To disclose or not to disclose

Deputy Attorney General Rod Rosenstein said yesterday that the Justice Department should not reveal information about people it does not charge with a crime. The Washington Post views this as “an ominous sign for those hoping the department will soon disclose the closely held details of special counsel Robert Mueller’s probe of President Trump and his campaign.”

In reality, Rosenstein is unlikely to have any say about what the Justice Department does and does not reveal about the Mueller probe. He’s on his way out. The new Attorney General, William Barr, will make the decision.

But Rosenstein’s view that prosecutors shouldn’t reveal information about people it does not charge is Justice Department dogma. And it makes sense in almost all DOJ cases. If the Justice Department concludes you didn’t commit a crime, or isn’t willing to try to prove you did, it should stop talking about you.

However, when the person under investigation is the U.S. president or a strong candidate to become president (like Hillary Clinton in 2016), special considerations come into play. The public has a strong interest in knowing more about such individuals than simply whether they are going to be charged by the Justice Department with a crime. Our democracy is better served if the public receives additional information.

In Hillary Clinton’s case, a mere statement by the DOJ that she wasn’t going to be charged would have been insufficient, in my view. It would have enabled Clinton to claim there was nothing to the email scandal and that the whole thing was a witch hunt.

Such claims would have been highly misleading. As then-FBI Direction Comey made clear, Clinton had engaged in serious misconduct with national security implications that pretty much met the statutory definition of a crime. She escaped being charged not because there was “nothing to see here,” but because of Comey’s gloss on the criminal statute at issue.

Comey’s explanation to the public offended Rosenstein. Indeed, he considered it a basis for firing Comey, and said so in a memorandum to the president. But without Comey’s explanation, the American public would have been denied important information about Hillary Clinton that some viewed (reasonably) as relevant to her fitness for the presidency.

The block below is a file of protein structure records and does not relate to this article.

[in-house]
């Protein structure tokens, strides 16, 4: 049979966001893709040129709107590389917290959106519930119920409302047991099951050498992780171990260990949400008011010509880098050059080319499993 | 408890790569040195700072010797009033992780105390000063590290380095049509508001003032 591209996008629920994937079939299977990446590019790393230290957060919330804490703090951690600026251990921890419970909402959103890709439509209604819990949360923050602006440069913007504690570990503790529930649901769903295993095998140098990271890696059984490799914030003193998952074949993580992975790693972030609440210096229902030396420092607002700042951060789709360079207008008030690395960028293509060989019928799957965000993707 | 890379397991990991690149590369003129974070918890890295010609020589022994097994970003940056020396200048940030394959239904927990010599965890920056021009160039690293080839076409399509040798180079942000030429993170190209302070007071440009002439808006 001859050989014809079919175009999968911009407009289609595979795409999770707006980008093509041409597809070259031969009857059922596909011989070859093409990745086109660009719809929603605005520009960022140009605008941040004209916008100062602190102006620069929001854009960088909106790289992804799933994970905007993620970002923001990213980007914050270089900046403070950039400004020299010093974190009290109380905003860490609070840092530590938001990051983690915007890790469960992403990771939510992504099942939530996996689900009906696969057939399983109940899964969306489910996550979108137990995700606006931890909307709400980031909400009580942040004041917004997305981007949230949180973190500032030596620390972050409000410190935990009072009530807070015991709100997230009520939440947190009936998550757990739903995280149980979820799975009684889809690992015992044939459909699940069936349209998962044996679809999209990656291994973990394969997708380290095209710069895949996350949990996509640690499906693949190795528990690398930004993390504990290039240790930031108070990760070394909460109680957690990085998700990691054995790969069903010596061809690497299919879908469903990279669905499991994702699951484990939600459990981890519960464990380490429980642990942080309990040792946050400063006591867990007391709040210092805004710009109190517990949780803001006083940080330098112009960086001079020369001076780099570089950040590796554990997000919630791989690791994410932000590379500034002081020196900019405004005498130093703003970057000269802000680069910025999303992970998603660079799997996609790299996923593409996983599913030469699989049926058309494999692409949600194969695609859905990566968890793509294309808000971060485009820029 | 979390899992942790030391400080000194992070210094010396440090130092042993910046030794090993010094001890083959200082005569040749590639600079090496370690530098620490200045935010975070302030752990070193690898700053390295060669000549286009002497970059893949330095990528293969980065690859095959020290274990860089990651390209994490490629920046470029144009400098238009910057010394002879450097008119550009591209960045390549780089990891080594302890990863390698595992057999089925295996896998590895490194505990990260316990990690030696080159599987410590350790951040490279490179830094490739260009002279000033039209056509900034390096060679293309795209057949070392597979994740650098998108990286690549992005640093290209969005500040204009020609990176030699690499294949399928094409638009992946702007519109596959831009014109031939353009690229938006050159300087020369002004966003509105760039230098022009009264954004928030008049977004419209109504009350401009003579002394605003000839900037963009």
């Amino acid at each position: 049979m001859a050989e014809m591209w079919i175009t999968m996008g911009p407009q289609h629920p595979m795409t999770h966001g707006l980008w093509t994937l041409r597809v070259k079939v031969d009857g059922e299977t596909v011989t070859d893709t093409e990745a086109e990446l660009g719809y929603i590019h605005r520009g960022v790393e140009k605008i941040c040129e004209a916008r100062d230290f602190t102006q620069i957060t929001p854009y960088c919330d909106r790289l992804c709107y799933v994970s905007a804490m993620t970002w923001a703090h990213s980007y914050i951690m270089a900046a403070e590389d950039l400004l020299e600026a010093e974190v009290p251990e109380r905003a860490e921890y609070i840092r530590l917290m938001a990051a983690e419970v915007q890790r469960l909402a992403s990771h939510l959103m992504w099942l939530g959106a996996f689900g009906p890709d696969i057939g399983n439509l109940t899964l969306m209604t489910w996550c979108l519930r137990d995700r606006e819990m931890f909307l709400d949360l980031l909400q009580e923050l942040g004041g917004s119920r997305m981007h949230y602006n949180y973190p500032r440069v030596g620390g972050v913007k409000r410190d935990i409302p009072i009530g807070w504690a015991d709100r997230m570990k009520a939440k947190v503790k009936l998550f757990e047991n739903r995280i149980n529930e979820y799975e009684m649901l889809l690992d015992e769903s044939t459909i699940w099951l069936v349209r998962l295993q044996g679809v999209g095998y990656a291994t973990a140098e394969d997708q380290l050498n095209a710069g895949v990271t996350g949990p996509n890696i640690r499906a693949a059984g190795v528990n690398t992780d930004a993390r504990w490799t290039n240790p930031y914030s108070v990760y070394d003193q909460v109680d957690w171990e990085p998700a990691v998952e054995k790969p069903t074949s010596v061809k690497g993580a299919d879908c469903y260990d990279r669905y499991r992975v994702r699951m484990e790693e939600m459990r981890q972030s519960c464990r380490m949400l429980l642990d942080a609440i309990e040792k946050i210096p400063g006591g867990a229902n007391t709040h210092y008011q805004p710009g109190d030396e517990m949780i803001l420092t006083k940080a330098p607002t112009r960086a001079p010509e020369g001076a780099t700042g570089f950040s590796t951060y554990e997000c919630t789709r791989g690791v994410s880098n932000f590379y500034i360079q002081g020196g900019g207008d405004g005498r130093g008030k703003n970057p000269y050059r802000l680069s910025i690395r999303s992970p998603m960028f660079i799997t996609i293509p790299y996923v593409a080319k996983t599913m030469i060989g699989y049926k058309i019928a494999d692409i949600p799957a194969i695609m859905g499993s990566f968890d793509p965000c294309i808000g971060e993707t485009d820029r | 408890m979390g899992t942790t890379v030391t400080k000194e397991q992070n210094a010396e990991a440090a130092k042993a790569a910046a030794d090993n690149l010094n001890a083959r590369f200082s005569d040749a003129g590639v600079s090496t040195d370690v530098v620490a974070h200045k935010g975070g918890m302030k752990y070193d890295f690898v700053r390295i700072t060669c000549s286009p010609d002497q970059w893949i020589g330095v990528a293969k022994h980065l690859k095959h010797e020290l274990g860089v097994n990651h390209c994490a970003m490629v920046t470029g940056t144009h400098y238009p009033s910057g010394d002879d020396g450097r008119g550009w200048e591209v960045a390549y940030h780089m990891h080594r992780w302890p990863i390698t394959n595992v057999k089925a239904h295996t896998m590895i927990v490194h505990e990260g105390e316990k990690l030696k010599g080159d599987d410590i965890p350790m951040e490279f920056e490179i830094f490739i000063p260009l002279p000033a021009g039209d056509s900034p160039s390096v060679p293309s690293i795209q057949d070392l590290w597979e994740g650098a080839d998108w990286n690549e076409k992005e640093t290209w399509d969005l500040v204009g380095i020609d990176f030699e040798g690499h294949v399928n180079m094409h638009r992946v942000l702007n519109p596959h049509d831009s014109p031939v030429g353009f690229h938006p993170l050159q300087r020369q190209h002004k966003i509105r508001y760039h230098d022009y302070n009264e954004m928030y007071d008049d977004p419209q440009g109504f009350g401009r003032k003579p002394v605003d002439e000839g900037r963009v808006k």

In the case of President Trump, the argument for disclosure is, if anything, even stronger than in Clinton’s case. Trump isn’t just a candidate for president; he is the president.

A considerable amount of the public’s money has been spent (wasted, some would say) on the Mueller investigation. It’s obvious to me that the public should learn more about the fruits of the investigation than just whether Trump is going to be criminally charged (something that arguably cannot happen to a sitting president).

What are the facts about Russian interference in the 2016 election? What level of involvement, if any, did Trump have with the Russians during the campaign? Did he “collude” in ways that fall short of criminality? Americans should know what Mueller concluded about these questions and what his conclusions are based on.

There are limits to what the DOJ can disclose. Classified information, of course, cannot be revealed.

There are also limits to what should the DOJ should disclose. As Rosenstein said, just because something is in an investigative file doesn’t mean the information is accurate. Revealing Mueller’s findings and the basis for his findings doesn’t entail disclosing everything that led to the findings, and certainly does not entail disclosing information that was collected but did not lead to them.

The presumption, though, should be in favor of transparency and disclosure when we’re dealing with investigations into those who seek or hold our highest national office. Normal DOJ practice about what to disclose shouldn’t govern extraordinary cases like Clinton’s and Trump’s.

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